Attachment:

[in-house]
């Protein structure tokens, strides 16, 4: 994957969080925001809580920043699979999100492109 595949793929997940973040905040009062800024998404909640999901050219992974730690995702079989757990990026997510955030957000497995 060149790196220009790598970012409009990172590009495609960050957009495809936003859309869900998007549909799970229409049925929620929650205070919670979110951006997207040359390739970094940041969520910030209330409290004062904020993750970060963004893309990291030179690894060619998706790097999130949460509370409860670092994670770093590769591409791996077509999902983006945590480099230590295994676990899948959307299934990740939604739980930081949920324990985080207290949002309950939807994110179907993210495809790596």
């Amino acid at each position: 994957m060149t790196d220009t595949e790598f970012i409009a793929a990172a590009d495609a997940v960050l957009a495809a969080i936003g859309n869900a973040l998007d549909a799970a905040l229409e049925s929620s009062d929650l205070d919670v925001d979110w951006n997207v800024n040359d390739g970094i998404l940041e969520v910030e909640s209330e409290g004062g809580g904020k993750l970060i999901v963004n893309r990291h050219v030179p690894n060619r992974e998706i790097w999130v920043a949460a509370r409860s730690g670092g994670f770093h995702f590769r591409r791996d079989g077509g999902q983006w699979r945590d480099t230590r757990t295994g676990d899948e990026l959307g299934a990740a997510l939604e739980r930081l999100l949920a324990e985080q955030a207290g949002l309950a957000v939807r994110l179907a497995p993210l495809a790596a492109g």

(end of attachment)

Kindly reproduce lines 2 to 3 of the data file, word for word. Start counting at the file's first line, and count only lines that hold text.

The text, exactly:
């Protein structure tokens, strides 16, 4: 994957969080925001809580920043699979999100492109 595949793929997940973040905040009062800024998404909640999901050219992974730690995702079989757990990026997510955030957000497995 060149790196220009790598970012409009990172590009495609960050957009495809936003859309869900998007549909799970229409049925929620929650205070919670979110951006997207040359390739970094940041969520910030209330409290004062904020993750970060963004893309990291030179690894060619998706790097999130949460509370409860670092994670770093590769591409791996077509999902983006945590480099230590295994676990899948959307299934990740939604739980930081949920324990985080207290949002309950939807994110179907993210495809790596």
């Amino acid at each position: 994957m060149t790196d220009t595949e790598f970012i409009a793929a990172a590009d495609a997940v960050l957009a495809a969080i936003g859309n869900a973040l998007d549909a799970a905040l229409e049925s929620s009062d929650l205070d919670v925001d979110w951006n997207v800024n040359d390739g970094i998404l940041e969520v910030e909640s209330e409290g004062g809580g904020k993750l970060i999901v963004n893309r990291h050219v030179p690894n060619r992974e998706i790097w999130v920043a949460a509370r409860s730690g670092g994670f770093h995702f590769r591409r791996d079989g077509g999902q983006w699979r945590d480099t230590r757990t295994g676990d899948e990026l959307g299934a990740a997510l939604e739980r930081l999100l949920a324990e985080q955030a207290g949002l309950a957000v939807r994110l179907a497995p993210l495809a790596a492109g």